Canada Has Some of the World’s Best Startup Ecosystems. Here’s How to Make Them Even Better

A recent study by Telefonica Digital has listed both the city of Toronto and Vancouver in a list of the top 10 global startup ecosystems.

With the MaRS Discovery District flourishing in Toronto and GrowLab picking up in Vancouver, both of these cities have slowly encouraged Canadian talent to stay at home for their startup ventures. But although this data sounds promising, these global startup ecosystems still struggle to attract venture capitalists and entrepreneurs as effectively as startups in major US cities.

Let’s discuss why Canada continues having trouble keeping their talent and what it needs to address in order to improve the situation.

Despite major issues with the overall economic state of the nation, one of the most enduring problems facing Canada is keeping its talented individuals. Over a third of employers agree that a shortage of talent at all levels was the biggest challenge Canadian organizations faced in 2012, according to a survey by Right Management.

“Canada is developing a desperate labor shortage, and resolving it is the key to the continued success of Canadian businesses and the economy,” concluded the Canadian Chamber of Commerce in their recent Top 10 Barriers to Competitiveness report.

A strong financial backing is crucial for Canadian businesses to grow and flourish. Many entrepreneurs lack the assets to satisfy the bank’s collateral requirements, so they have to heavily rely on venture capital instead. As a result, these generous investments need to be awarded in the earliest stages of a startup in order for it to be successful.

“By accessing venture capital, entrepreneurs can transform breakthrough ideas and the technologies that spring from their research and development efforts into successes in the marketplace that drive productivity and economic growth,” said the Canadian Chamber of Commerce.

“Canada’s venture capital industry has been struggling for more than a decade, hindering our ability to develop leading global enterprises and competitive Canadian brands,” the organization added. “Canada’s Venture Capital and Private Equity Association reports that fundraising continues to be the major challenge facing the venture capital industry.”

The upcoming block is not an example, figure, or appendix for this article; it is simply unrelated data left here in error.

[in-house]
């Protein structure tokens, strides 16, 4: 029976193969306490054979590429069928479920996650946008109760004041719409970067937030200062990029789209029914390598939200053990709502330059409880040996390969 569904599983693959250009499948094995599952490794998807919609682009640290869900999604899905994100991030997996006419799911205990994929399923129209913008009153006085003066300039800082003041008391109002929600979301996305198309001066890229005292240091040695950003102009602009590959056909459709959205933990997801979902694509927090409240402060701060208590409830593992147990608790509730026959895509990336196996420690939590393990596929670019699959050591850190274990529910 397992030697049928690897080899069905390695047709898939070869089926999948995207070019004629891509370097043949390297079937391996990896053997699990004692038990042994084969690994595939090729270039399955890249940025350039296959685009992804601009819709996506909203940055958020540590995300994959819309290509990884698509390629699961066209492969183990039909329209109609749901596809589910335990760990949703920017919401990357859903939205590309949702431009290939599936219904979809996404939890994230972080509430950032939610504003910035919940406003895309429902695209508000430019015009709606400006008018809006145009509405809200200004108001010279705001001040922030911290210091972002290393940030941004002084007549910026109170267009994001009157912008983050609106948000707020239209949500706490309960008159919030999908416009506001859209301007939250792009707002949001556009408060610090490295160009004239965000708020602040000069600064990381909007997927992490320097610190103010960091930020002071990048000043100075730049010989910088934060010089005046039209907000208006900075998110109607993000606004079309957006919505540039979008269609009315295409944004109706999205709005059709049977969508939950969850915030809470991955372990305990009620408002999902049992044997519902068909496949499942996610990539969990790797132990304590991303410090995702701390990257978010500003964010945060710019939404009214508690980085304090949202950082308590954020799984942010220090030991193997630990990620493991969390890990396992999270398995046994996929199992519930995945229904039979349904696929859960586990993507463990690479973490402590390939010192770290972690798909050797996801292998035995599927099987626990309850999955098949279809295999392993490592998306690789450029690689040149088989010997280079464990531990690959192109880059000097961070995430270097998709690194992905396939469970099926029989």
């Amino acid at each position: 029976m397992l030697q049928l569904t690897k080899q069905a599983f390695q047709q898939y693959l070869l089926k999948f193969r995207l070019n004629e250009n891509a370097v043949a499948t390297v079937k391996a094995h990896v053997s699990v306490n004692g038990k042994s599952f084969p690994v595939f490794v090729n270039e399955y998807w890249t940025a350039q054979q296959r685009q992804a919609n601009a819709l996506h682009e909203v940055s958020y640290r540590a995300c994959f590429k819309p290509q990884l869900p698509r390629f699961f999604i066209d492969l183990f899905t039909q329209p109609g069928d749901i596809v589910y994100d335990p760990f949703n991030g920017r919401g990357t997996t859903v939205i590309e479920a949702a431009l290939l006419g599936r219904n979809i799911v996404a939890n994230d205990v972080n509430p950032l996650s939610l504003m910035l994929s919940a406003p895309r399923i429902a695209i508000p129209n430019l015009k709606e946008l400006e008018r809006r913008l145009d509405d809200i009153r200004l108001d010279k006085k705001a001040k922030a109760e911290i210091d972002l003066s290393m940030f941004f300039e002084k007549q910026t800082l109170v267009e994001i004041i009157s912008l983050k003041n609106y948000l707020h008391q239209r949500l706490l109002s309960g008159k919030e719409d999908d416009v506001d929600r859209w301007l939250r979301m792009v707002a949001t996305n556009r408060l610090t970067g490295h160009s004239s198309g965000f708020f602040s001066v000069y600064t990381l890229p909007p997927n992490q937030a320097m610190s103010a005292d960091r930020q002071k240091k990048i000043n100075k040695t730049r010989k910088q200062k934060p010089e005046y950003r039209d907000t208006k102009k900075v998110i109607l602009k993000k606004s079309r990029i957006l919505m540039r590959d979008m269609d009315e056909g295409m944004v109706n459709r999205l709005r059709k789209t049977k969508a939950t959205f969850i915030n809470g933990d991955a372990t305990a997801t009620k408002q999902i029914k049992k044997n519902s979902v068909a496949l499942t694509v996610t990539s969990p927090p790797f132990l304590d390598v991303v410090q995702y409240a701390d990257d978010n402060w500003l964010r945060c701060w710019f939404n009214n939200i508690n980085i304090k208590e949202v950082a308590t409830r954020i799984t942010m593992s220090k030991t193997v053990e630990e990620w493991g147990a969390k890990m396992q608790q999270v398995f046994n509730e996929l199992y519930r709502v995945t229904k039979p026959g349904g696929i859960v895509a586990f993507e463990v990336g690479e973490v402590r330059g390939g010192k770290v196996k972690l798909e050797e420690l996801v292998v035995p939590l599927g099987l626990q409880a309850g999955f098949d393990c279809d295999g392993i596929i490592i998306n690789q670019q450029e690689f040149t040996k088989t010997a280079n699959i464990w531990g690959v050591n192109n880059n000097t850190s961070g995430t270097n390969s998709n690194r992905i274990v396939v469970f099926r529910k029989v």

Experienced venture capitalists can also offer some additional help such as taking part in major company operations, planning business strategies, providing input into hiring members of management and staff, along with general marketing and sales mentoring. So without these valuable investors, it will be nothing short of impossible for startups with great ideas to not only acquire the funding they need get their feet off the ground, but also properly organize and build a successful business.

Canadian startups might also need foreign direct investments to assist in capital equipment purchases, skills development and innovation. These international investments can strengthen Canadian global competitiveness by providing cost advantages due to expansion along with their own brand of business strategies.

In order to improve their global startup ecosystems and retain domestic talent, Canada will have to continue to take steps that will attract foreign direct investments that include lowering business taxes, keeping up with current fiscal and macroeconomic strategies, and providing strategic funding for organizations that would attract international investors.

In addition, Canada should cooperate with its private venture capital associations, provincial and territorial governments, educational institutions, stakeholders, investors and entrepreneurs to cultivate a strong venture capital industry within its borders.

Young entrepreneurs must also discuss these matters with their local legislators to work together on a suitable solution that will benefit everyone. As the competition to retain domestic talent continues, bold changes must be made both to improve its global startup ecosystems, and inspire a new generation of innovators.